Project description:The plant growth promoting rhizobacteria (PGPR) and plant growth regulators (PGRs) can be applied to improve the growth and productivity of plants, with potential to be used for genetic improvement of drought tolerance. However, for genetic improvement to be achieved, a solid understanding of the physiological and biochemical changes in plants induced by PGPR and PGR is required. The present study was carried out to investigate the role of PGPR and PGRs on the physiology and biochemical changes in chickpea grown under drought stress conditions and their association with drought tolerance. The PGPR, isolated from the rhizosphere of chickpea, were characterized on the basis of colony morphology and biochemical characters. They were also screened for the production of indole-3-acetic acid (IAA), hydrogen cyanide (HCN), ammonia (NH3), and exopolysaccharides (EPS) production. The isolated PGPR strains, named P1, P2, and P3, were identified by 16S-rRNA gene sequencing as Bacillus subtilis, Bacillus thuringiensis, and Bacillus megaterium, respectively. The seeds of two chickpea varieties, Punjab Noor-2009 (drought sensitive) and 93127 (drought tolerant) were soaked for 2-3 h prior to sowing in 24 h old cultures of isolates. The salicylic acid (SA) and putrescine (Put) were sprayed (150 mg/L) on 25 day old chickpea seedlings. The results showed that chickpea plants treated with a consortium of PGPR and PGRs significantly enhanced the chlorophyll, protein, and sugar contents compared to irrigated and drought conditions. Leaf proline content, lipid peroxidation, and activities of antioxidant enzymes (CAT, APOX, POD, and SOD) all increased in response to drought stress but decreased due to the PGPR and PGRs treatment. An ultrahigh performance liquid chromatography-high resolution mass spectrometry (UPLC-HRMS) analysis was carried out for metabolic profiling of chickpea leaves planted under controlled (well-irrigated), drought, and consortium (drought plus PGPR and PGRs) conditions. Proline, L-arginine, L-histidine, L-isoleucine, and tryptophan were accumulated in the leaves of chickpea exposed to drought stress. Consortium of PGPR and PGRs induced significant accumulation of riboflavin, L-asparagine, aspartate, glycerol, nicotinamide, and 3-hydroxy-3-methyglutarate in the leaves of chickpea. The drought sensitive chickpea variety showed significant accumulation of nicotinamide and 4-hydroxy-methylglycine in PGPR and PGR treated plants at both time points (44 and 60 days) as compared to non-inoculated drought plants. Additionally, arginine accumulation was also enhanced in the leaves of the sensitive variety under drought conditions. Metabolic changes as a result of drought and consortium conditions highlighted pools of metabolites that affect the metabolic and physiological adjustments in chickpea that reduce drought impacts.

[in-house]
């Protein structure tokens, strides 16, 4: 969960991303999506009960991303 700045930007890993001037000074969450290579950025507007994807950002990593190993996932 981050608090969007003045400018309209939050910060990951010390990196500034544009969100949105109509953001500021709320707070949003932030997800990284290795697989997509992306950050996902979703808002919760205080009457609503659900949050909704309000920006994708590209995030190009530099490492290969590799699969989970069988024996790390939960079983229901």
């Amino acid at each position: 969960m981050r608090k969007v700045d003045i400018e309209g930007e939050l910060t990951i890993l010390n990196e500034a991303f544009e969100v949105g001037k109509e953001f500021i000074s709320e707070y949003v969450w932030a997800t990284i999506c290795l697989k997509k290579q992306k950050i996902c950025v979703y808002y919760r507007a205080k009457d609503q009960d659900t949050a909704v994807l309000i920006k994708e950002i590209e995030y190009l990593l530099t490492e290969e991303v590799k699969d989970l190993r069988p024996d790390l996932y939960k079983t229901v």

Project description:We identified 44844 high-quality SNPs by sequencing 92 diverse chickpea accessions belonging to a seed and pod trait-specific association panel using reference genome- and de novo-based GBS (genotyping-by-sequencing) assays. A GWAS (genome-wide association study) in an association panel of 211, including the 92 sequenced accessions, identified 22 major genomic loci showing significant association (explaining 23-47% phenotypic variation) with pod and seed number/plant and 100-seed weight. Eighteen trait-regulatory major genomic loci underlying 13 robust QTLs were validated and mapped on an intra-specific genetic linkage map by QTL mapping. A combinatorial approach of GWAS, QTL mapping and gene haplotype-specific LD mapping and transcript profiling uncovered one superior haplotype and favourable natural allelic variants in the upstream regulatory region of a CesA-type cellulose synthase (Ca_Kabuli_CesA3) gene regulating high pod and seed number/plant (explaining 47% phenotypic variation) in chickpea. The up-regulation of this superior gene haplotype correlated with increased transcript expression of Ca_Kabuli_CesA3 gene in the pollen and pod of high pod/seed number accession, resulting in higher cellulose accumulation for normal pollen and pollen tube growth. A rapid combinatorial genome-wide SNP genotyping-based approach has potential to dissect complex quantitative agronomic traits and delineate trait-regulatory genomic loci (candidate genes) for genetic enhancement in crop plants, including chickpea.
Project description:BACKGROUND: Cultivated chickpea (Cicer arietinum) has a narrow genetic base making it difficult for breeders to produce new elite cultivars with durable resistance to major biotic and abiotic stresses. As an alternative to genome mapping, microarrays have recently been applied in crop species to identify and assess the function of putative genes thought to be involved in plant abiotic stress and defence responses. In the present study, a cDNA microarray approach was taken in order to determine if the transcription of genes, from a set of previously identified putative stress-responsive genes from chickpea and its close relative Lathyrus sativus, were altered in chickpea by the three abiotic stresses; drought, cold and high-salinity. For this, chickpea genotypes known to be tolerant and susceptible to each abiotic stress were challenged and gene expression in the leaf, root and/or flower tissues was studied. The transcripts that were differentially expressed among stressed and unstressed plants in response to the particular stress were analysed in the context of tolerant/susceptible genotypes. RESULTS: The transcriptional change of more than two fold was observed for 109, 210 and 386 genes after drought, cold and high-salinity treatments, respectively. Among these, two, 15 and 30 genes were consensually differentially expressed (DE) between tolerant and susceptible genotypes studied for drought, cold and high-salinity, respectively. The genes that were DE in tolerant and susceptible genotypes under abiotic stresses code for various functional and regulatory proteins. Significant differences in stress responses were observed within and between tolerant and susceptible genotypes highlighting the multiple gene control and complexity of abiotic stress response mechanism in chickpea. CONCLUSION: The annotation of these genes suggests that they may have a role in abiotic stress response and are potential candidates for tolerance/susceptibility.